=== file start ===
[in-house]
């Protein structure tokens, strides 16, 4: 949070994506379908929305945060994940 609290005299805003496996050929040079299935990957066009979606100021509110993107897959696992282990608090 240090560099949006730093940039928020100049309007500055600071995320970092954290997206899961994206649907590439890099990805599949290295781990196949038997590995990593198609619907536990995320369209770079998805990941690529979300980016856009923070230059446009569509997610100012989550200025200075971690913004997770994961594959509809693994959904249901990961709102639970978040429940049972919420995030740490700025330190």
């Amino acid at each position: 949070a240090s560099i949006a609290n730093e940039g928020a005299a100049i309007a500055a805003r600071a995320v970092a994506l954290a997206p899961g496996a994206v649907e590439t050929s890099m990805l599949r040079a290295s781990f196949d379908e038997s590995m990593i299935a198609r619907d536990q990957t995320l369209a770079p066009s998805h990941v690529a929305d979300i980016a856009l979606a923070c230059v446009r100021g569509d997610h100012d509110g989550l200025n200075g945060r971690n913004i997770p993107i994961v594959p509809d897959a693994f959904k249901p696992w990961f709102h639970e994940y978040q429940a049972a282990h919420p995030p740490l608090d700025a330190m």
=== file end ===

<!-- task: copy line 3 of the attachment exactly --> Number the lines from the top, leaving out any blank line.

């Amino acid at each position: 949070a240090s560099i949006a609290n730093e940039g928020a005299a100049i309007a500055a805003r600071a995320v970092a994506l954290a997206p899961g496996a994206v649907e590439t050929s890099m990805l599949r040079a290295s781990f196949d379908e038997s590995m990593i299935a198609r619907d536990q990957t995320l369209a770079p066009s998805h990941v690529a929305d979300i980016a856009l979606a923070c230059v446009r100021g569509d997610h100012d509110g989550l200025n200075g945060r971690n913004i997770p993107i994961v594959p509809d897959a693994f959904k249901p696992w990961f709102h639970e994940y978040q429940a049972a282990h919420p995030p740490l608090d700025a330190m």